Archive for January, 2013

San Bruno

Thursday, January 10th, 2013

In 1684, even before the first successful California mission was built at Loreto, the Jesuits for a time had a toehold on the peninsula, at San Bruno, a dozen miles to the north.  A settlement still exists there.

From the military checkpoint on Highway 1, a road best suited to 4-wheel drive vehicles heads down to a wide beach in a little bay with a fish camp.  John had space atop his car for my kayak, so he and I and Leif and Susan set out from there today to have a look at the shoreline to the north.

Turning left out of the little bay, one first encounters the mouth of a river that leaves shallow sediment a good distance out to sea.  Then there are several pretty little sandy beaches and some warm-up cliffs, and then a sizeable bay just south of Punta El Mangle.

The beach here is remarkable for having had a hotel built on it, and maybe a private house in addition. Word is that it was active for a time in the 1960s, but now it’s just an architectural curiosity.  Another point of curiosity is, where does the road end up that leads uphill from the hotel?  Because this would be another excellent place to launch, the reason being the proximity to the cliffs and sea caves to the north.One of the big sea caves north of Punta Mangle

The cliffs stretch from there to Punta Mercenarios, at the south end of Ensenada San Juanico, toward which we paddled.  After about two and a half hours  we turned around, the breeze having picked up a bit, and went back to the ex-hotel and ate lunch on the ruined steps.  Another party was lodged on a little beach to the north, at the mouth of a ravine that also looks very interesting on the map.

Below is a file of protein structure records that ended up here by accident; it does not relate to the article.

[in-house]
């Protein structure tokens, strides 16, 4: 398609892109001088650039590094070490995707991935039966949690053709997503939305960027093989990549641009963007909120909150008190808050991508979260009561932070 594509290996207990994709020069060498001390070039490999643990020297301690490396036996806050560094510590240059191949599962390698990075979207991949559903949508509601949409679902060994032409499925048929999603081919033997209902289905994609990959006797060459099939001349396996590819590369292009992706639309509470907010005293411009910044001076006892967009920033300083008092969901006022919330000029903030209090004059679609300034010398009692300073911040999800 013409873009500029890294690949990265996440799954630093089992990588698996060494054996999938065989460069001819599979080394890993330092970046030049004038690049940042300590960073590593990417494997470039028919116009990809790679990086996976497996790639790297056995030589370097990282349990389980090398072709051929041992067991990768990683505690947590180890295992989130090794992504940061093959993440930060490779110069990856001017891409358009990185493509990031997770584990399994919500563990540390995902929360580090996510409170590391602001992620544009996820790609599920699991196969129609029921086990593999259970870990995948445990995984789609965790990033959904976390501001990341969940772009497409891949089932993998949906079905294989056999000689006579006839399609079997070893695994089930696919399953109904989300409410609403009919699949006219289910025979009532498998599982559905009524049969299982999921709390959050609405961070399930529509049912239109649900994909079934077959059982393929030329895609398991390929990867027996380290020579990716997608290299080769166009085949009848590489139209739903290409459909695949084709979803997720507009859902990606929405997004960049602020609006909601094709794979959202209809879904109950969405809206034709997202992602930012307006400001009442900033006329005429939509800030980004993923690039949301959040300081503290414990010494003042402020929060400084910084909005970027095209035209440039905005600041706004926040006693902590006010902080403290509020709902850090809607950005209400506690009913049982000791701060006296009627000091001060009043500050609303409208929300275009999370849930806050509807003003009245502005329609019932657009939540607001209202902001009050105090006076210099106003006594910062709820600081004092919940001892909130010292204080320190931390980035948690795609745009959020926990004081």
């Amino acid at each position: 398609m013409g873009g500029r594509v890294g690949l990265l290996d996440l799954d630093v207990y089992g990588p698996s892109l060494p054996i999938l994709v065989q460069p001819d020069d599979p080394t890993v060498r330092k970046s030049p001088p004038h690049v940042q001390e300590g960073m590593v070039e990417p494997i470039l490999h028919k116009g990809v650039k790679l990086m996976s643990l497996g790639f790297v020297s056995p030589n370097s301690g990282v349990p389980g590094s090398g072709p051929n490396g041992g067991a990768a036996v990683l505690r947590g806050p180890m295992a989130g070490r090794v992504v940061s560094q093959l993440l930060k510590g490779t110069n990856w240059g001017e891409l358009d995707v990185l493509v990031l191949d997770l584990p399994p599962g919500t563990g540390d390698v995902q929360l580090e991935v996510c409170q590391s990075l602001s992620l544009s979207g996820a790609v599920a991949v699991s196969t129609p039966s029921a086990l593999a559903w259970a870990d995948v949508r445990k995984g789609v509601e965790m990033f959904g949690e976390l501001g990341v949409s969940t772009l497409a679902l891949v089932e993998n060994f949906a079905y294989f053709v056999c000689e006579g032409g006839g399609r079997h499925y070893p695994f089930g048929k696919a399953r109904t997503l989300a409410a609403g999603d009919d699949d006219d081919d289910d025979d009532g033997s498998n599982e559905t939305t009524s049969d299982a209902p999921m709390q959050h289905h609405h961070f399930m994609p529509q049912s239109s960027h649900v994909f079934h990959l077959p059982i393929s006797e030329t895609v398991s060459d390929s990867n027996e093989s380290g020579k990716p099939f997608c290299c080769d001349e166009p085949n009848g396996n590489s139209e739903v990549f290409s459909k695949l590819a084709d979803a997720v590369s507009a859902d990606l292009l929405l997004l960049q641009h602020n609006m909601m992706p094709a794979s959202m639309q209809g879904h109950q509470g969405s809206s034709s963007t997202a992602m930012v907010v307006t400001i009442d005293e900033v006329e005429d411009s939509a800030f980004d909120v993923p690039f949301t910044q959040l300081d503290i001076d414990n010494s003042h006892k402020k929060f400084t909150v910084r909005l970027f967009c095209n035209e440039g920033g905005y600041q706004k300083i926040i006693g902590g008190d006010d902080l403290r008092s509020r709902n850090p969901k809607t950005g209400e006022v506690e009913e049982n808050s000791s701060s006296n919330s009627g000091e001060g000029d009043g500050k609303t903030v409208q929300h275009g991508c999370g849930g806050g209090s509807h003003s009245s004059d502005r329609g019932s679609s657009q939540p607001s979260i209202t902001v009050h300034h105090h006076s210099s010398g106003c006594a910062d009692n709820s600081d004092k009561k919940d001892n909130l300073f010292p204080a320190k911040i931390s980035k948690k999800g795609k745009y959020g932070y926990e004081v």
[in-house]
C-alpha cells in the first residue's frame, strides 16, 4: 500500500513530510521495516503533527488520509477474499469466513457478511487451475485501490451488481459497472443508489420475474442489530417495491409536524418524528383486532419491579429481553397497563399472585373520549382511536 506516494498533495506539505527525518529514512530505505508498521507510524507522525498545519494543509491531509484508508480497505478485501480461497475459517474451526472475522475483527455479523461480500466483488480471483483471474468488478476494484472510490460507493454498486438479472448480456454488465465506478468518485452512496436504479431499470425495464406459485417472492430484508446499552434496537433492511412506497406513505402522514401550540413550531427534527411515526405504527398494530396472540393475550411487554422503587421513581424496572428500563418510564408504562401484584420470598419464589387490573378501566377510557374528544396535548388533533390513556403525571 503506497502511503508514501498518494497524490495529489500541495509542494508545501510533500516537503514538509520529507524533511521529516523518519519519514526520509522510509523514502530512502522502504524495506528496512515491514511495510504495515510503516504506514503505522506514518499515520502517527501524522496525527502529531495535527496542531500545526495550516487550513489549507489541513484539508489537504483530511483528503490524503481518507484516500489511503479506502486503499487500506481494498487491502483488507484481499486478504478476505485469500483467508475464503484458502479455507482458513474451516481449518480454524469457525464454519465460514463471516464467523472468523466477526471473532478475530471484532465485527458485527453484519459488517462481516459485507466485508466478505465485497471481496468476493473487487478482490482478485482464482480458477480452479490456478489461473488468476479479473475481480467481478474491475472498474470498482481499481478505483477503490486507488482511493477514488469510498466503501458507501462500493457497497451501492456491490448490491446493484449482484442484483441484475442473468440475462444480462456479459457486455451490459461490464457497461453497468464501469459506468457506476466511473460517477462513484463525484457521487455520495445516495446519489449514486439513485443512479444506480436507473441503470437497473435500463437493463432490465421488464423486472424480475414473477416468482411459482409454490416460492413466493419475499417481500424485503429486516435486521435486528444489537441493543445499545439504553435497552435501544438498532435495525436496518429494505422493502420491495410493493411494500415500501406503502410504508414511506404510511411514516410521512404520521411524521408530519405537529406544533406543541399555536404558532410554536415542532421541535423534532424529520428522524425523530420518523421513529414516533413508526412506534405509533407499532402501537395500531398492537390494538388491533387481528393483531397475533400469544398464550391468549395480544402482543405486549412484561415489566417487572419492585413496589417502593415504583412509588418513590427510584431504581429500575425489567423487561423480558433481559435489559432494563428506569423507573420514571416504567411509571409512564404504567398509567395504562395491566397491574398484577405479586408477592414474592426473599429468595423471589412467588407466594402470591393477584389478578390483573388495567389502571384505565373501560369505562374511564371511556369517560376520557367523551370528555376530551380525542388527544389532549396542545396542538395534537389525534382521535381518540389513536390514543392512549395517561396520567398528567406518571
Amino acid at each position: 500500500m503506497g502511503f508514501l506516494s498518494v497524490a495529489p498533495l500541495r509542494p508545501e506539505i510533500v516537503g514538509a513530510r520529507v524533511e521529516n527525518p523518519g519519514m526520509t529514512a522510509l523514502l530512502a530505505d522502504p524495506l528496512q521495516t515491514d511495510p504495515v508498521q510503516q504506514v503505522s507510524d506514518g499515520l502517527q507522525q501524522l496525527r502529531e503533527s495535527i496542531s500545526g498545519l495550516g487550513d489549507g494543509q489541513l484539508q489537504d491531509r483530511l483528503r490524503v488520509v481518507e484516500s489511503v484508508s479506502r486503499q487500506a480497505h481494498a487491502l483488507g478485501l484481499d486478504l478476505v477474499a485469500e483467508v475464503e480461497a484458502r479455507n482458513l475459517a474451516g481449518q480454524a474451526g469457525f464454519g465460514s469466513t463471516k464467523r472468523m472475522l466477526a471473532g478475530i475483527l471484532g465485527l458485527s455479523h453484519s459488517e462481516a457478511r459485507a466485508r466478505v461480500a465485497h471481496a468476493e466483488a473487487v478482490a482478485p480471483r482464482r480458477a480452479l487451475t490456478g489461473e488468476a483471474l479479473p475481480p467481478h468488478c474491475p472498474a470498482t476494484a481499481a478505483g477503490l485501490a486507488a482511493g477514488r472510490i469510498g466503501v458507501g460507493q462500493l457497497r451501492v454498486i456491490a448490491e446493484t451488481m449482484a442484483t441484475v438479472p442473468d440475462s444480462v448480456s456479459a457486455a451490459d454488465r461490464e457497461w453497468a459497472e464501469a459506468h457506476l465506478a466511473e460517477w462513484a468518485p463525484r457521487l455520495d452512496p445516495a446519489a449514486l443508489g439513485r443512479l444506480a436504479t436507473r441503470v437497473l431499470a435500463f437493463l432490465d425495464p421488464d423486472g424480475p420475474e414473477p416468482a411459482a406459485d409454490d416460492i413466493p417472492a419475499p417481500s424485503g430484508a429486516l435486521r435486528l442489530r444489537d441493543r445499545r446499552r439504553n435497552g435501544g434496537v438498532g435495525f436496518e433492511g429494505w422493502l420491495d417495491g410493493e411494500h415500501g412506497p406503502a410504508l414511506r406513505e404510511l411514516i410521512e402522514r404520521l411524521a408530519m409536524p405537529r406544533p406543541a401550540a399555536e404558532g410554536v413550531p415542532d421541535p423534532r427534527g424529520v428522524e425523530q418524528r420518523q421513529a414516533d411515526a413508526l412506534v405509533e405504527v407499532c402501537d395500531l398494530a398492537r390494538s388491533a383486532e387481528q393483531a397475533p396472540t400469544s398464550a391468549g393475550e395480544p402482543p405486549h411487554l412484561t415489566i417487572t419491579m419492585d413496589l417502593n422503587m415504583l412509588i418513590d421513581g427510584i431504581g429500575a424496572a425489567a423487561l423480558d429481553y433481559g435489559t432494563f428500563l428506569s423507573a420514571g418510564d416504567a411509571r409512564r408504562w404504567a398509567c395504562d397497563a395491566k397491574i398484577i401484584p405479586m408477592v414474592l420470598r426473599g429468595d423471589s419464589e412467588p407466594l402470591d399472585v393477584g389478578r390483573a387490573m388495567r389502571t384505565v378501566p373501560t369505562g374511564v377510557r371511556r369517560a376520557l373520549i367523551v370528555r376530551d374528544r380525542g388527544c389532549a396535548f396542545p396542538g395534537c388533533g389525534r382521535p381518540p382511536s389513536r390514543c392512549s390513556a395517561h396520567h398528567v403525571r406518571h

While we ate, a small troupe of dolphins performed, leaping for a while in the middle of the bay maybe half a mile off shore.  We would actually pass them again later on our trip south, but by then they were even further out to sea.

Wind was never much of a factor on the way back, but there were swells to a couple feet, serving to clean my foredeck thoroughly.  At least these were organized and not from an inconvenient direction.  The trip back seemed much longer, and I was glad to see our little cove again, much shallower now at low tide.  Fishermen returned just as we landed, and had to work to get their panga across a prominent bar.  They had red snapper and John bought one and had it filleted to take home.Our departure beach as we found it in the morning

The fishermen brought a lot of pelicans back with them too, and we had seen several Blue-footed Boobies during our trip.  And just as we landed, I saw a little brown turtle embarking, as though turning the beach over to us..